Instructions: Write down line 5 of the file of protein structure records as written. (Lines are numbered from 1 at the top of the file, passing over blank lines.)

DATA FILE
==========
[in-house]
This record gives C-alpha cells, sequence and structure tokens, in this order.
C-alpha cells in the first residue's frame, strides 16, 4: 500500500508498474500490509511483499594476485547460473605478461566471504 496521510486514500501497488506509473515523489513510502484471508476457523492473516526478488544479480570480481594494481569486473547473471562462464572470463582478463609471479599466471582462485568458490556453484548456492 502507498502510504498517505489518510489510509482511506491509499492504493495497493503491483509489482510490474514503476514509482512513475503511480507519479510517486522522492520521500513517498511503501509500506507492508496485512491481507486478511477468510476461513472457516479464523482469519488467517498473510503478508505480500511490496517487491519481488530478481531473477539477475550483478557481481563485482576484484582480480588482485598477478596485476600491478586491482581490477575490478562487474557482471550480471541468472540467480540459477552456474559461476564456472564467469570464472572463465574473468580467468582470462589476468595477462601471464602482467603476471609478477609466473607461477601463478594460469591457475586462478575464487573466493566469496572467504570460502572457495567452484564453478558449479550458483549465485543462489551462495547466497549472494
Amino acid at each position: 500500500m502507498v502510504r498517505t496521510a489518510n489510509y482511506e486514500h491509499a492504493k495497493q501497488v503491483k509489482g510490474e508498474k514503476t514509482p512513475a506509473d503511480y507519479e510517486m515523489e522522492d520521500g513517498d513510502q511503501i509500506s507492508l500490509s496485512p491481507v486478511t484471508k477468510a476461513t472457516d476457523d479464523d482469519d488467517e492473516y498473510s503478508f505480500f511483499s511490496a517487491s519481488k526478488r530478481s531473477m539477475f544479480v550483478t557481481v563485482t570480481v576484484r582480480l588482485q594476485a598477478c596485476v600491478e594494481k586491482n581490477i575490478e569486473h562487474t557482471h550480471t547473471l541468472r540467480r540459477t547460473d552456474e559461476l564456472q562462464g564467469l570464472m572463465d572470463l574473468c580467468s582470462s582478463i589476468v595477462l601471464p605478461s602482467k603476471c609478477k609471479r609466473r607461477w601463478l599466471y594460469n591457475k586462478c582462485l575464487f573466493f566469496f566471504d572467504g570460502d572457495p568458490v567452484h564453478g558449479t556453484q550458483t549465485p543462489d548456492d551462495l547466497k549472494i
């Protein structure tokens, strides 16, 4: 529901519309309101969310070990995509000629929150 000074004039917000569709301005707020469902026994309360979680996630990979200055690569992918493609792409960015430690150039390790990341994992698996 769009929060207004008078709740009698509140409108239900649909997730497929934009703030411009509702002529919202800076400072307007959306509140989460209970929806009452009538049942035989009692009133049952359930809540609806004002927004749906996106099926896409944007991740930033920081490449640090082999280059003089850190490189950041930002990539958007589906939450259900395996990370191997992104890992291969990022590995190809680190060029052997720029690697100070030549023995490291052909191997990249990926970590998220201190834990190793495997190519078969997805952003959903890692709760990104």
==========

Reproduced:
């Protein structure tokens, strides 16, 4: 529901519309309101969310070990995509000629929150 000074004039917000569709301005707020469902026994309360979680996630990979200055690569992918493609792409960015430690150039390790990341994992698996 769009929060207004008078709740009698509140409108239900649909997730497929934009703030411009509702002529919202800076400072307007959306509140989460209970929806009452009538049942035989009692009133049952359930809540609806004002927004749906996106099926896409944007991740930033920081490449640090082999280059003089850190490189950041930002990539958007589906939450259900395996990370191997992104890992291969990022590995190809680190060029052997720029690697100070030549023995490291052909191997990249990926970590998220201190834990190793495997190519078969997805952003959903890692709760990104």